4 years, 10 months ago

Want a successful API program? Think like a product manager.

Link: http://www.biske.com/blog/?p=914

Kin Lane, the API Evangelist, had a really good post on maturing an API program, with the not-so-brief title of “I Have An API Deployed, And A Base Presence Established, What Can I Do To Help Me Get The Word Out?” You should definitely go read that because there’s some really good advice there.  

What was very clear to me is much of what Kin and others talk about is essentially turning your API into a product and applying the discipline of product management. Set goals, identify your prospects, create marketing material, highlight the success of your customers, understand your competitors, provide good support, etc. I think it’s important for the technical audience to understand that these concepts aren’t new, even though they might be new to the technical crowd. As I know from my own experience, we technologists will flock to new technology just because it’s a shiny new thing to try out.  Unfortunately, that doesn’t make for a good product strategy.  Just as a blog of mine a long time ago on communications suggested bringing a communications expert onto your IT team, it’s also a good idea to have someone with product management experience work with you on your API program efforts.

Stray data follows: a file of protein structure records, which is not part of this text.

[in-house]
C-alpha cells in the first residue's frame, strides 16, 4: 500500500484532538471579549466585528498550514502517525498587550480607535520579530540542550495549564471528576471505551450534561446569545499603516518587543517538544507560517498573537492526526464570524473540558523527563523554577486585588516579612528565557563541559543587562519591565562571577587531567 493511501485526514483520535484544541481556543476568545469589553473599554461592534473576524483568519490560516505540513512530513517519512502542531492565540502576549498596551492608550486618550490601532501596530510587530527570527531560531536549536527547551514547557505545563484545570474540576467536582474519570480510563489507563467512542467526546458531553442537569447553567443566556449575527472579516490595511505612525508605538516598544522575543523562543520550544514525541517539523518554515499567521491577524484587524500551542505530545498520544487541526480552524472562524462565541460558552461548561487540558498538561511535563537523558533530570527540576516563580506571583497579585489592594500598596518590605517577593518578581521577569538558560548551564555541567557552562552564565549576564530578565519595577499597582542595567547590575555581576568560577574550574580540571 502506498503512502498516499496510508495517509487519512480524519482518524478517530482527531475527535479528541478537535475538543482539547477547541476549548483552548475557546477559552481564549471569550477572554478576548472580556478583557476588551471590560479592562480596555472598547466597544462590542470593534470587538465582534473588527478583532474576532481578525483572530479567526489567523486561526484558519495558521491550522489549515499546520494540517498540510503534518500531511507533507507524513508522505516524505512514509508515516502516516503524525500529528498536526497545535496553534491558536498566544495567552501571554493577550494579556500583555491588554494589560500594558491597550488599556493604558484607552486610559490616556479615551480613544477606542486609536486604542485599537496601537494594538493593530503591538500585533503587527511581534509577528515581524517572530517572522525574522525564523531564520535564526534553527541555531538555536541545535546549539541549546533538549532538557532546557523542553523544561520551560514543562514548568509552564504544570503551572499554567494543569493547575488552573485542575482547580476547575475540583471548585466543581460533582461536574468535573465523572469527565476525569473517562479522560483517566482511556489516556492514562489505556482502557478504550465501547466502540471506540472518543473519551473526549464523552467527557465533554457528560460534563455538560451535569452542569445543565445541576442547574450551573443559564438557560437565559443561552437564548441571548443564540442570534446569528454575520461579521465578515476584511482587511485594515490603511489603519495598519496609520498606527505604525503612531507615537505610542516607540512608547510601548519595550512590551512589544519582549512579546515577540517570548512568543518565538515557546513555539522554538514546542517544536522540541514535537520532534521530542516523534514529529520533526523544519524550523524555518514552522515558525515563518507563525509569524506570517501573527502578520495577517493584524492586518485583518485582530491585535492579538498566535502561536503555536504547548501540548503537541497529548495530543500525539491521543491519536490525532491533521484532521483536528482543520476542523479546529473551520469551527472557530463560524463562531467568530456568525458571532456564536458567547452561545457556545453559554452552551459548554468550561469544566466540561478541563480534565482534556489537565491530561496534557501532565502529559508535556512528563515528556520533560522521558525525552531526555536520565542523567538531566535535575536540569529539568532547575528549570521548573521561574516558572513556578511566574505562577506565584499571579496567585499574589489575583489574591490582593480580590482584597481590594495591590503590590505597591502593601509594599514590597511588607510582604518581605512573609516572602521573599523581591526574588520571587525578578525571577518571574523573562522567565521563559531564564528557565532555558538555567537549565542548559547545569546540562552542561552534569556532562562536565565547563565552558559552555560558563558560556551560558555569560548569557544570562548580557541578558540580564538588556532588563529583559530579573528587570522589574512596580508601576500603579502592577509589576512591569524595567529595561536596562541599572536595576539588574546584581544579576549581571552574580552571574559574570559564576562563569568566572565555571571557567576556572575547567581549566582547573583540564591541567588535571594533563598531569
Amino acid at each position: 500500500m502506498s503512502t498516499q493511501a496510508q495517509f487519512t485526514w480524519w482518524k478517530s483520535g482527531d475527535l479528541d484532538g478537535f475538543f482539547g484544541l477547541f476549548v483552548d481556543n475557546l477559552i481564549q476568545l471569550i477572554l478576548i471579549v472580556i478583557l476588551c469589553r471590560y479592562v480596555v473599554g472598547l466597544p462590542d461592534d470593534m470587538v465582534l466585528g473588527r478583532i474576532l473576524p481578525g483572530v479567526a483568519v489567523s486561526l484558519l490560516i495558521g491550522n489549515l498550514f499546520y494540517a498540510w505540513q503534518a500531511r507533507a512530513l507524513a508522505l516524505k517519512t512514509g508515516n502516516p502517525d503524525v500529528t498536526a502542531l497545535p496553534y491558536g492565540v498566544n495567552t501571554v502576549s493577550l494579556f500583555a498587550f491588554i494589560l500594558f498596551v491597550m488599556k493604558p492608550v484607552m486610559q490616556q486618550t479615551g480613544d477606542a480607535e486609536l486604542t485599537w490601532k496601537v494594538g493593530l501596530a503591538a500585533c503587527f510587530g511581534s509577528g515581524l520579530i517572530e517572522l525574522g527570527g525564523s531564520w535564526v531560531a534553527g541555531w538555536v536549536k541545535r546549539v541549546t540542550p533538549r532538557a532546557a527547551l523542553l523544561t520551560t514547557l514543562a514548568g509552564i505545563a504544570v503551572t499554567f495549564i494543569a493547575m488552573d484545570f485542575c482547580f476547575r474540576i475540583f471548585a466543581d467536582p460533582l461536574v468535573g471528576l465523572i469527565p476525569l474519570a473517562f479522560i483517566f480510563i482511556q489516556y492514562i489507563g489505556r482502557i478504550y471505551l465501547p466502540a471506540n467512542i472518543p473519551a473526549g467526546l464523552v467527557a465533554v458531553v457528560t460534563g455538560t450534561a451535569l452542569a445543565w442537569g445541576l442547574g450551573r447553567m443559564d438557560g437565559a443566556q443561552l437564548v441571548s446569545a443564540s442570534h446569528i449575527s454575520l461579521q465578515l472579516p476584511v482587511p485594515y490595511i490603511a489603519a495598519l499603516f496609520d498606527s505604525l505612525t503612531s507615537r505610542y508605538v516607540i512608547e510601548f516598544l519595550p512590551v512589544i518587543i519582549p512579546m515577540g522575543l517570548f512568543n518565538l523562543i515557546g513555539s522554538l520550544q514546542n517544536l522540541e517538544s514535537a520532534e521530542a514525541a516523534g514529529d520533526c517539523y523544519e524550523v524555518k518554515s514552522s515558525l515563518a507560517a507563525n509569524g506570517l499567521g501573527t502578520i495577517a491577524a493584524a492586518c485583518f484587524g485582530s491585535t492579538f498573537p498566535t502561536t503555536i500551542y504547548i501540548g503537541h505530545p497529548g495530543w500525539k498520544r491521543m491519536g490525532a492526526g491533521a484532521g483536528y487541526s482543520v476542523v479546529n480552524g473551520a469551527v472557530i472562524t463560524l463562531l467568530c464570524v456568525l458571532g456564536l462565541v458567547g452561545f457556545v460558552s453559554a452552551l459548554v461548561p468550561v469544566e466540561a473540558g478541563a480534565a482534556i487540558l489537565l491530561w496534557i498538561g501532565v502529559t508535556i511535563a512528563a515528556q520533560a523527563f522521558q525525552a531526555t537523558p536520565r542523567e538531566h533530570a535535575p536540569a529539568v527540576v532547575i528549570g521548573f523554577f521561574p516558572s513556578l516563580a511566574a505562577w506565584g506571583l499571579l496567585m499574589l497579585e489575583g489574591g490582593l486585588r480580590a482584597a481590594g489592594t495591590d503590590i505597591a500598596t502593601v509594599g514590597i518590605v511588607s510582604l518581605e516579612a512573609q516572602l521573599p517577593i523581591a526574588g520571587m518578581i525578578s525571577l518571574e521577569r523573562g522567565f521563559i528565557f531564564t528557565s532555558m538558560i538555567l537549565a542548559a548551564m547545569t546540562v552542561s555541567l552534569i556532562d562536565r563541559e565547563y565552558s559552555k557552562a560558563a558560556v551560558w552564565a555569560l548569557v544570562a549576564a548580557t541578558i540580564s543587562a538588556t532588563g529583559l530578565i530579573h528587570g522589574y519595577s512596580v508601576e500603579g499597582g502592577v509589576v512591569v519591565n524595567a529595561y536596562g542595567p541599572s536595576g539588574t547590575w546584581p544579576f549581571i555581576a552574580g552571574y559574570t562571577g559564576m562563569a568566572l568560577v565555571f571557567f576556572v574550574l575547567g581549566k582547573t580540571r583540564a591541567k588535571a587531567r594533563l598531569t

The one thing in Kin’s post that I had a slight disagreement with was his section on goals.  While his goals were valid, these are really secondary goals to what is absolutely the number one goal: revenue.  Now, I’ve read enough of his other posts that I know he gets this, but I don’t think it can be emphasized enough.  I began my career in development and have always been on the IT side of the house, and for many, many reasons that I won’t go into in this post, too many people in IT really don’t understand the revenue models of their companies.  So, if you don’t understand how your API program will impact revenue, go back and figure it out.  You may be able to charge directly for API use and fund your own operations. It may be less direct revenue, such as how Walgreens’ photo APIs eventually result in revenue through in-store photo printing, rather than a fee for API use. Growth in new users might be great, but if there isn’t a revenue model, it will eventually become a cost sink.  One only needs to look at the number of press releases about public APIs being shut down to understand the importance of this.

All in all, Kin’s post is really, really good.  It calls out a number of specific things to do when your product is an API, so follow these things but also complement your efforts with some general purpose product management knowledge and you’ll be in a position to make good decisions.

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